CALIFORNIA | LOCAL
October 24, 2003 |
Charles Alfred Goodykoontz Jr., retired executive editor at the Richmond Times-Dispatch, died Monday in a car crash in Pennsylvania. He was 74. A longtime newspaperman, Goodykoontz was hired by the Times-Dispatch in 1952 as a reporter. He retired in 1993 as the newspaper's top news executive. During his career at the newspaper, Goodykoontz guided the merger of the Times-Dispatch with the Richmond News Leader, the city's evening paper, in 1992.
June 19, 1989
Elinor M. Funk, 90, one-time Santa Monica philanthropist and former president of the company that owned The (Santa Monica) Outlook for many years. She served on the board of directors of the Santa Monica College Foundation for 25 years and took an active role in selecting scholarship recipients. Her family purchased the Evening Outlook in 1932 and when her husband died in 1962 she became president of the newspaper company until it was sold in 1983. In Bronxville, N.Y., on June 12.
December 7, 1986 |
A production worker at a daily newspaper pleaded innocent Friday to charges of counterfeiting $20 bills on a small press at the paper. Charles M. Pickett, 24, was ordered held on $2,000 bail after his arrest during the overnight shift while workers prepared Friday's edition of the Middlesex News.
June 27, 1986 |
Times Mirror Co. said Thursday that it has agreed to sell the Dallas Times Herald to newspaper publisher William Dean Singleton for $110 million in cash and notes. The sale will end 16 years of Times Mirror ownership in Dallas, a period that brought to the city a tense newspaper rivalry that is widely believed to have greatly improved both the Times Herald and the rival Dallas Morning News. Singleton, who owns 21 newspapers in six states, said he will move his headquarters to Dallas.
March 29, 2013 |
Early this year, Orange County Register executives approached officials at three local universities with an offer they couldn't resist - weekly, six-page sections packed with positive news about their schools. For $275,000 apiece, UC Irvine, Cal State Fullerton and Chapman University were promised a half-page ad in each of 45 sections over the next year, along with feature stories, events coverage, personality profiles and other light fare produced by Register staffers. The schools jumped at what one UCI marketing official called "an exciting new partnership.
March 9, 1985 |
Ralph Ingersoll, the one-time editor of New Yorker and Fortune magazines who made journalism history by launching the newspaper PM, died Friday in a Miami Beach hospital, where he suffered a stroke last week. He was 84. Although Ingersoll's eventful career included the writing of books as well as top secret U.S. Army papers during World War II that misled the Germans about Allied invasion plans, he was best known for his creation of the New York newspaper that refused to accept advertising.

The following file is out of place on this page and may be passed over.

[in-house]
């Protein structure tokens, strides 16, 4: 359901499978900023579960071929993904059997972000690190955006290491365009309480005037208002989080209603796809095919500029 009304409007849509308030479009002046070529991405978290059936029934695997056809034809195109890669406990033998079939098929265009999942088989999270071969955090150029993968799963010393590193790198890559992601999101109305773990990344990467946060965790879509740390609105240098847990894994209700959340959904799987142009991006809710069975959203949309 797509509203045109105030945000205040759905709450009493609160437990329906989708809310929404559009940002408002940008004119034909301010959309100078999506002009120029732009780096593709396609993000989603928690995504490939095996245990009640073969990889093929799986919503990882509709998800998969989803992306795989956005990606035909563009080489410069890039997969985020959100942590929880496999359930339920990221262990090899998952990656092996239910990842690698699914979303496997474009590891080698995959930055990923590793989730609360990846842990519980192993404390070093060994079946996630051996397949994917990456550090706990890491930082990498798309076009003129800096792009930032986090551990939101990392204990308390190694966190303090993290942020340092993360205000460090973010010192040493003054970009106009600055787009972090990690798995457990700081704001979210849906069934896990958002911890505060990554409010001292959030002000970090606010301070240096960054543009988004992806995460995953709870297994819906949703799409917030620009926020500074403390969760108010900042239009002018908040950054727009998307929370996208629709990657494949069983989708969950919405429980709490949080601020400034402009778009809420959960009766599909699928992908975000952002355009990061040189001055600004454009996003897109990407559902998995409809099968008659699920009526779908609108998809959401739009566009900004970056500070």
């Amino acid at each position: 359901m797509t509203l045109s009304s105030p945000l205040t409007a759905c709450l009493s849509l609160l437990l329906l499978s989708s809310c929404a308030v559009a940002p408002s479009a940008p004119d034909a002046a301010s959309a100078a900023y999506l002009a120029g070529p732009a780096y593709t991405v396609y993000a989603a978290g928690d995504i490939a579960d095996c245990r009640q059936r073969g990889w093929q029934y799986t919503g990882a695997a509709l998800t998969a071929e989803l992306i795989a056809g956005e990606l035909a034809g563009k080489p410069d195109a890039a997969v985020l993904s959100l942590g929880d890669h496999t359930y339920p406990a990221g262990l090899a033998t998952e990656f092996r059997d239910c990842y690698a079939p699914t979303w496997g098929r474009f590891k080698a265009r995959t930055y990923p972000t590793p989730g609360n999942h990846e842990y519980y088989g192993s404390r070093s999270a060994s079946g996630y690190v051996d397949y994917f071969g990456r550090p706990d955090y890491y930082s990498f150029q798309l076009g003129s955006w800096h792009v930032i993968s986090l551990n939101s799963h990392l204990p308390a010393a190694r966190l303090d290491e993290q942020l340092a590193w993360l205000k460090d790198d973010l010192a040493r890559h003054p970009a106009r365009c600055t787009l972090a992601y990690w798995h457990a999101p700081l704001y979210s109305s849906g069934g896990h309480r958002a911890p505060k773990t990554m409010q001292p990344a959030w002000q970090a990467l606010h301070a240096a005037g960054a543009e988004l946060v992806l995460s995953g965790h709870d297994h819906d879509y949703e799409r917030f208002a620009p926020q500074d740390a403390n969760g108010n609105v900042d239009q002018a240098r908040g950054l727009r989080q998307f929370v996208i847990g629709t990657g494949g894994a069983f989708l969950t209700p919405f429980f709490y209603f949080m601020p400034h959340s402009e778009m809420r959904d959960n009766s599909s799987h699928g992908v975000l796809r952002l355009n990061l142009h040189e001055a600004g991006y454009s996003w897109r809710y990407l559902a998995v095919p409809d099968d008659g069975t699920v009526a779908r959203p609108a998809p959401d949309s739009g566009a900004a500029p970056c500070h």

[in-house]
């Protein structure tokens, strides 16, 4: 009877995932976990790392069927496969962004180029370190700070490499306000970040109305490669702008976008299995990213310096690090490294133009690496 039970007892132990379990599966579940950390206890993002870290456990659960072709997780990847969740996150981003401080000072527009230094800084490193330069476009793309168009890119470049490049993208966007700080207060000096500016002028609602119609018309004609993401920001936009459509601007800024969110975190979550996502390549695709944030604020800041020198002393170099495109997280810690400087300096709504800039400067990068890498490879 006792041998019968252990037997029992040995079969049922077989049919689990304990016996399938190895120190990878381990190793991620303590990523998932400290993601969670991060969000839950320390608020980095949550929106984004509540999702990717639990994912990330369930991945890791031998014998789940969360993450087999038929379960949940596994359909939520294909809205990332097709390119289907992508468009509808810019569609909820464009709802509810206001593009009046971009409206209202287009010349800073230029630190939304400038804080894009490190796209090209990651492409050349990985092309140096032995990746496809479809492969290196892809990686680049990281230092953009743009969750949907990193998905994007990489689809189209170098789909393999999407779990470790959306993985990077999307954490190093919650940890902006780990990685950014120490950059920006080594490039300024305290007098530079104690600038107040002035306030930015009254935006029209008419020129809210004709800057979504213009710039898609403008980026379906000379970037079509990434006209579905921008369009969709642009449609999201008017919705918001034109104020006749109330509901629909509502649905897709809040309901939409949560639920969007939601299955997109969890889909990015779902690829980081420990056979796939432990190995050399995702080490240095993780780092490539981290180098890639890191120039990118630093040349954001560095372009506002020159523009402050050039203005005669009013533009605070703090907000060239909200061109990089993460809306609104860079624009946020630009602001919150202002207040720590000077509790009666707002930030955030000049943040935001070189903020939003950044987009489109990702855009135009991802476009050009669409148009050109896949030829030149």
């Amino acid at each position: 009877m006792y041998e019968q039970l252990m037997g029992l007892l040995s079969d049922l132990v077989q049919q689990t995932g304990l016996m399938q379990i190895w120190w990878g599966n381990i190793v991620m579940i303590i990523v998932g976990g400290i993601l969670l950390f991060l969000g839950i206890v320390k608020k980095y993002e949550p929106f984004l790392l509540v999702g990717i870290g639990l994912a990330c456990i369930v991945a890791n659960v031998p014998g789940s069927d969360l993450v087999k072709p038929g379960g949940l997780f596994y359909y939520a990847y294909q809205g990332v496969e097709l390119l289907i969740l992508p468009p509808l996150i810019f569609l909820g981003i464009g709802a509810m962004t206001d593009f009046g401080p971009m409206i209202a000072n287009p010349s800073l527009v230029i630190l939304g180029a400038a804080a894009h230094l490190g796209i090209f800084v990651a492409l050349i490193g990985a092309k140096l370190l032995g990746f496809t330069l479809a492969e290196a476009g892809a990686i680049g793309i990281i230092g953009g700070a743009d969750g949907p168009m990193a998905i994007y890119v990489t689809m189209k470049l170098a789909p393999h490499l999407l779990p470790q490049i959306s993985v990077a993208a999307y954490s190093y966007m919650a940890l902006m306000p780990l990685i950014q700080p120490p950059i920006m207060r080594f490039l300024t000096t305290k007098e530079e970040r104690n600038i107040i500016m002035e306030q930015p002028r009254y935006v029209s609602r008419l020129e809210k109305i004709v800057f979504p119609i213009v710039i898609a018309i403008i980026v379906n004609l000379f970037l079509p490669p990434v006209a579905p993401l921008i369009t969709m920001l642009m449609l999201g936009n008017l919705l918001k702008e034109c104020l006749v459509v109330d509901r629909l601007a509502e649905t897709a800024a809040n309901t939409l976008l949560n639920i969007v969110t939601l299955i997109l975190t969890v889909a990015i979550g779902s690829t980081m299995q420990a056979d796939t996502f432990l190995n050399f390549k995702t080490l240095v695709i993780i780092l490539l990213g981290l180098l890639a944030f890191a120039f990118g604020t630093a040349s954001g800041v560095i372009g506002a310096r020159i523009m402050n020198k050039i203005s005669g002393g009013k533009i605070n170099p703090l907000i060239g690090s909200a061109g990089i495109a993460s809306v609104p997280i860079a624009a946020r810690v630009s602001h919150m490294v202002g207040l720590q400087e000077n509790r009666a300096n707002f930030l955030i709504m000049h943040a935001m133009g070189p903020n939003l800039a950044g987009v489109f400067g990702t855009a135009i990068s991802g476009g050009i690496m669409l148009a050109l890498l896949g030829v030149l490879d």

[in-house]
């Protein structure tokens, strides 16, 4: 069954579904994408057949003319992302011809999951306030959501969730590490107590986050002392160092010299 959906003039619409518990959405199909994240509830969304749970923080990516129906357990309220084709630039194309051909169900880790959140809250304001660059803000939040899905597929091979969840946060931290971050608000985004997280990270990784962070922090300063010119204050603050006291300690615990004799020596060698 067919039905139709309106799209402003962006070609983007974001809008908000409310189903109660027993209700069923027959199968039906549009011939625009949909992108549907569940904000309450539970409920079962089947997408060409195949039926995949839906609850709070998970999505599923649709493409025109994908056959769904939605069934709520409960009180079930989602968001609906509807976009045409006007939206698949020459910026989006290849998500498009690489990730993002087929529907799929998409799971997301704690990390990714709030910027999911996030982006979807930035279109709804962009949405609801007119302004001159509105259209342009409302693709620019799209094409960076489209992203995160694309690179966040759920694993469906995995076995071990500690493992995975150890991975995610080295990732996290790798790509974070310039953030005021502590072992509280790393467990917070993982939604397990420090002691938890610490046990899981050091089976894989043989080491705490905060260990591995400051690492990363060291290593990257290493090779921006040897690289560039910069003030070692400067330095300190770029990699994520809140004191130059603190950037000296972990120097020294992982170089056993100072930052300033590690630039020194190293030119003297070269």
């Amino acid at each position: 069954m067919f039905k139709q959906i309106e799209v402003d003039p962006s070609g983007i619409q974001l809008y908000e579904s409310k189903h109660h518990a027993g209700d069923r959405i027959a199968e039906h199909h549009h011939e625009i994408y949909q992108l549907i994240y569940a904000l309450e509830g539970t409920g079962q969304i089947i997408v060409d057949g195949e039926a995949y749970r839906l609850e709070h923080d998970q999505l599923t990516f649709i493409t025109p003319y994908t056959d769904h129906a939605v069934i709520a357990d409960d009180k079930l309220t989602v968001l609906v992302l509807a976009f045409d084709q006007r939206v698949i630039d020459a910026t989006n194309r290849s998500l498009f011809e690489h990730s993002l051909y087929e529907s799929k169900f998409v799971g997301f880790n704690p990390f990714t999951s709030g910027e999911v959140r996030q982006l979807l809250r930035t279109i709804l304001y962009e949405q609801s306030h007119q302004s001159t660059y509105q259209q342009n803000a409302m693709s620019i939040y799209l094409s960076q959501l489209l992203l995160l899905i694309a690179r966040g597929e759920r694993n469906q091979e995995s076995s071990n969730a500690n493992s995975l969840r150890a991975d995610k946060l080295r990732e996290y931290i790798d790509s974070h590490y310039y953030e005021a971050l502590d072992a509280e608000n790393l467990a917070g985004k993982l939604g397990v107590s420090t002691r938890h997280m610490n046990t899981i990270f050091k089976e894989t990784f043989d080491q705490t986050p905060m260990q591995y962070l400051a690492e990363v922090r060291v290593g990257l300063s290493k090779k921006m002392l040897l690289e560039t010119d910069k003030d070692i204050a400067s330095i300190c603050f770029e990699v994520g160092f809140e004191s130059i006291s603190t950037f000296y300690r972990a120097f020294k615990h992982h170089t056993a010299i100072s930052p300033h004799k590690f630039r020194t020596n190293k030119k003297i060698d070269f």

January 11, 1986 |
Gay activist and former newspaper publisher Charles Lee (Chuck)) Morris, believed to be one of the longest-living victims of AIDS, has died at his Denver home. Morris, 42, who died Monday, was the former owner and publisher of The Sentinel, a weekly newspaper read mostly in San Francisco's gay community. He was a confidant of San Francisco Mayor Dianne Feinstein and often was sought for political endorsements from such people as Sen. Edward M. Kennedy, Jimmy Carter and Walter F. Mondale.
January 10, 1988 |
The "newspaper," not a newspaper at all but an aging woman who earns her living cleaning people's houses, is a keen observer of the things people do and don't do to clean up the mess of their lives.
December 18, 2005 |
Prisoners were tortured and starved to death in a post-World War II interrogation camp run by Britain that housed former Nazis and others, a newspaper reported Saturday. The Guardian's report cited documents recently released under the Freedom of Information Act that described the suffering of some of the 372 men and 44 women detained at the camp in Bad Nenndorf, a spa town in northwest Germany occupied by the British after the war. The camp was closed in July 1947, the Guardian reported.
August 10, 2013 |
Holding back time is a big job. But out here in the high mountain desert, where rattlesnakes and sagebrush outnumber people, it is a task Dean Coombs shoulders each week with a certain glee. Tuesday is press day at the Saguache Crescent, now in its 134th year. Coombs is the disheveled guy hunkered down amid the dust and dilapidation of the newspaper's office, hunting and pecking at the keyboard of the same Linotype machine his grandparents used when Warren G. Harding was in the White House.